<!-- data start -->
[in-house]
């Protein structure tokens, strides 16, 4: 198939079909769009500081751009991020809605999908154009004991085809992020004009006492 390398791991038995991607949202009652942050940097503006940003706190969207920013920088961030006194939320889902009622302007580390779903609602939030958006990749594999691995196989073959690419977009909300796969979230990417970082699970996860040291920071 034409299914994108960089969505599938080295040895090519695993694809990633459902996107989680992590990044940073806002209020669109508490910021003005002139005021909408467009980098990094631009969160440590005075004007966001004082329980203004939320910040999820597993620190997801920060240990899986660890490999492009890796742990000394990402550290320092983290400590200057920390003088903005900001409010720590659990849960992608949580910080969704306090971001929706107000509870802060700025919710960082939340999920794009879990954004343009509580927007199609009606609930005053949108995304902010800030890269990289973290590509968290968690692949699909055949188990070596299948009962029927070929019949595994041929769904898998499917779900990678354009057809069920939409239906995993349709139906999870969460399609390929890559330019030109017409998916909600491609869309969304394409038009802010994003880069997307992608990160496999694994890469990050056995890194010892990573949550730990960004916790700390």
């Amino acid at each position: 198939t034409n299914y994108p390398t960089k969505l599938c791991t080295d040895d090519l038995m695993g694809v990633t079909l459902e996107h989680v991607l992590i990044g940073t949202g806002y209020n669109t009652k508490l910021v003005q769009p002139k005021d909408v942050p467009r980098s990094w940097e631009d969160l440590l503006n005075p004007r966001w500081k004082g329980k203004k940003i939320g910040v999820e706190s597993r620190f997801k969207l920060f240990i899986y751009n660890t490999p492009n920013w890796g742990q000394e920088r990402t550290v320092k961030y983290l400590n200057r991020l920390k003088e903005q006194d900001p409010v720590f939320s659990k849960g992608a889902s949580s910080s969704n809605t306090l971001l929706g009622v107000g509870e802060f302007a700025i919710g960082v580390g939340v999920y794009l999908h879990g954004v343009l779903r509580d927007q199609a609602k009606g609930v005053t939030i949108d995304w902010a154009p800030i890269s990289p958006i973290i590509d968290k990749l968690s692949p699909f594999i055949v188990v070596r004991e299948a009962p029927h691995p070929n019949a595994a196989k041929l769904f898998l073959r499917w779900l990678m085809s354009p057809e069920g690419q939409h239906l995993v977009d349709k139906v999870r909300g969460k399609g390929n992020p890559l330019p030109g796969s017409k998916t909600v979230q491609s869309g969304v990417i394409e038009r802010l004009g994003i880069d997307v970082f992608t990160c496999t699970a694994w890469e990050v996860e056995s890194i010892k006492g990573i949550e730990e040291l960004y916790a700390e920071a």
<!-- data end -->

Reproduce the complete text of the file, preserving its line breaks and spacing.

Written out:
[in-house]
């Protein structure tokens, strides 16, 4: 198939079909769009500081751009991020809605999908154009004991085809992020004009006492 390398791991038995991607949202009652942050940097503006940003706190969207920013920088961030006194939320889902009622302007580390779903609602939030958006990749594999691995196989073959690419977009909300796969979230990417970082699970996860040291920071 034409299914994108960089969505599938080295040895090519695993694809990633459902996107989680992590990044940073806002209020669109508490910021003005002139005021909408467009980098990094631009969160440590005075004007966001004082329980203004939320910040999820597993620190997801920060240990899986660890490999492009890796742990000394990402550290320092983290400590200057920390003088903005900001409010720590659990849960992608949580910080969704306090971001929706107000509870802060700025919710960082939340999920794009879990954004343009509580927007199609009606609930005053949108995304902010800030890269990289973290590509968290968690692949699909055949188990070596299948009962029927070929019949595994041929769904898998499917779900990678354009057809069920939409239906995993349709139906999870969460399609390929890559330019030109017409998916909600491609869309969304394409038009802010994003880069997307992608990160496999694994890469990050056995890194010892990573949550730990960004916790700390």
């Amino acid at each position: 198939t034409n299914y994108p390398t960089k969505l599938c791991t080295d040895d090519l038995m695993g694809v990633t079909l459902e996107h989680v991607l992590i990044g940073t949202g806002y209020n669109t009652k508490l910021v003005q769009p002139k005021d909408v942050p467009r980098s990094w940097e631009d969160l440590l503006n005075p004007r966001w500081k004082g329980k203004k940003i939320g910040v999820e706190s597993r620190f997801k969207l920060f240990i899986y751009n660890t490999p492009n920013w890796g742990q000394e920088r990402t550290v320092k961030y983290l400590n200057r991020l920390k003088e903005q006194d900001p409010v720590f939320s659990k849960g992608a889902s949580s910080s969704n809605t306090l971001l929706g009622v107000g509870e802060f302007a700025i919710g960082v580390g939340v999920y794009l999908h879990g954004v343009l779903r509580d927007q199609a609602k009606g609930v005053t939030i949108d995304w902010a154009p800030i890269s990289p958006i973290i590509d968290k990749l968690s692949p699909f594999i055949v188990v070596r004991e299948a009962p029927h691995p070929n019949a595994a196989k041929l769904f898998l073959r499917w779900l990678m085809s354009p057809e069920g690419q939409h239906l995993v977009d349709k139906v999870r909300g969460k399609g390929n992020p890559l330019p030109g796969s017409k998916t909600v979230q491609s869309g969304v990417i394409e038009r802010l004009g994003i880069d997307v970082f992608t990160c496999t699970a694994w890469e990050v996860e056995s890194i010892k006492g990573i949550e730990e040291l960004y916790a700390e920071a």